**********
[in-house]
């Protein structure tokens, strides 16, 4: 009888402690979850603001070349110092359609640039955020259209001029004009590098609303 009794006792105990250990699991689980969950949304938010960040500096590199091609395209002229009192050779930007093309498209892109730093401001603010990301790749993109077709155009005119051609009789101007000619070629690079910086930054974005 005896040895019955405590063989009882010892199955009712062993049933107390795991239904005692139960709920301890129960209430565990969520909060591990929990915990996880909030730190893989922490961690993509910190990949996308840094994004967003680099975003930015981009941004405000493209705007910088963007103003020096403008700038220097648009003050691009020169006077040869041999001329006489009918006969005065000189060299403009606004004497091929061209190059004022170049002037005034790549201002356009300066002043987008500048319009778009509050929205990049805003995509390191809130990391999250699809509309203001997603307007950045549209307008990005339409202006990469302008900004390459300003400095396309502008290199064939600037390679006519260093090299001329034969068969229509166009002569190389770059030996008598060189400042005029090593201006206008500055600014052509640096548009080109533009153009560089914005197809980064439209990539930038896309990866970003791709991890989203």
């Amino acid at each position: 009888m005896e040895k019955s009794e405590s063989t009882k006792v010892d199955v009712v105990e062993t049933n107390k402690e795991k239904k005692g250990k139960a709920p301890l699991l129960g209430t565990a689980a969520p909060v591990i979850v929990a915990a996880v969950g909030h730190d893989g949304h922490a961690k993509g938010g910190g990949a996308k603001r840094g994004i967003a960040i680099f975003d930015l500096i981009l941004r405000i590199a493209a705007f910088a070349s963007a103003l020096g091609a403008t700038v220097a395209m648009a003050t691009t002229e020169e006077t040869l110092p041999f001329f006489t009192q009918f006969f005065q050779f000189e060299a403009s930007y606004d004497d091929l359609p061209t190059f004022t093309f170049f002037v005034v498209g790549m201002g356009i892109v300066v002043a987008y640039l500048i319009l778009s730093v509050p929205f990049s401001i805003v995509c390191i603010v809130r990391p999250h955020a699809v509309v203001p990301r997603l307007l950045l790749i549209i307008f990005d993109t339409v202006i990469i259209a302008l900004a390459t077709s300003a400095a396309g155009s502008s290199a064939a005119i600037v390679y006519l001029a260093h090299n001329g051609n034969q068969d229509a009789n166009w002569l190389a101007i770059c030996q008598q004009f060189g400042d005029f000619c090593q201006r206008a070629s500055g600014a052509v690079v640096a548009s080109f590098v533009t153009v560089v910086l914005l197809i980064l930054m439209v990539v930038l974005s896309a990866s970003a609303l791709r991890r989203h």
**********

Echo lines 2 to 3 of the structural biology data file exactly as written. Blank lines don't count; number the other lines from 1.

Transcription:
């Protein structure tokens, strides 16, 4: 009888402690979850603001070349110092359609640039955020259209001029004009590098609303 009794006792105990250990699991689980969950949304938010960040500096590199091609395209002229009192050779930007093309498209892109730093401001603010990301790749993109077709155009005119051609009789101007000619070629690079910086930054974005 005896040895019955405590063989009882010892199955009712062993049933107390795991239904005692139960709920301890129960209430565990969520909060591990929990915990996880909030730190893989922490961690993509910190990949996308840094994004967003680099975003930015981009941004405000493209705007910088963007103003020096403008700038220097648009003050691009020169006077040869041999001329006489009918006969005065000189060299403009606004004497091929061209190059004022170049002037005034790549201002356009300066002043987008500048319009778009509050929205990049805003995509390191809130990391999250699809509309203001997603307007950045549209307008990005339409202006990469302008900004390459300003400095396309502008290199064939600037390679006519260093090299001329034969068969229509166009002569190389770059030996008598060189400042005029090593201006206008500055600014052509640096548009080109533009153009560089914005197809980064439209990539930038896309990866970003791709991890989203």
């Amino acid at each position: 009888m005896e040895k019955s009794e405590s063989t009882k006792v010892d199955v009712v105990e062993t049933n107390k402690e795991k239904k005692g250990k139960a709920p301890l699991l129960g209430t565990a689980a969520p909060v591990i979850v929990a915990a996880v969950g909030h730190d893989g949304h922490a961690k993509g938010g910190g990949a996308k603001r840094g994004i967003a960040i680099f975003d930015l500096i981009l941004r405000i590199a493209a705007f910088a070349s963007a103003l020096g091609a403008t700038v220097a395209m648009a003050t691009t002229e020169e006077t040869l110092p041999f001329f006489t009192q009918f006969f005065q050779f000189e060299a403009s930007y606004d004497d091929l359609p061209t190059f004022t093309f170049f002037v005034v498209g790549m201002g356009i892109v300066v002043a987008y640039l500048i319009l778009s730093v509050p929205f990049s401001i805003v995509c390191i603010v809130r990391p999250h955020a699809v509309v203001p990301r997603l307007l950045l790749i549209i307008f990005d993109t339409v202006i990469i259209a302008l900004a390459t077709s300003a400095a396309g155009s502008s290199a064939a005119i600037v390679y006519l001029a260093h090299n001329g051609n034969q068969d229509a009789n166009w002569l190389a101007i770059c030996q008598q004009f060189g400042d005029f000619c090593q201006r206008a070629s500055g600014a052509v690079v640096a548009s080109f590098v533009t153009v560089v910086l914005l197809i980064l930054m439209v990539v930038l974005s896309a990866s970003a609303l791709r991890r989203h």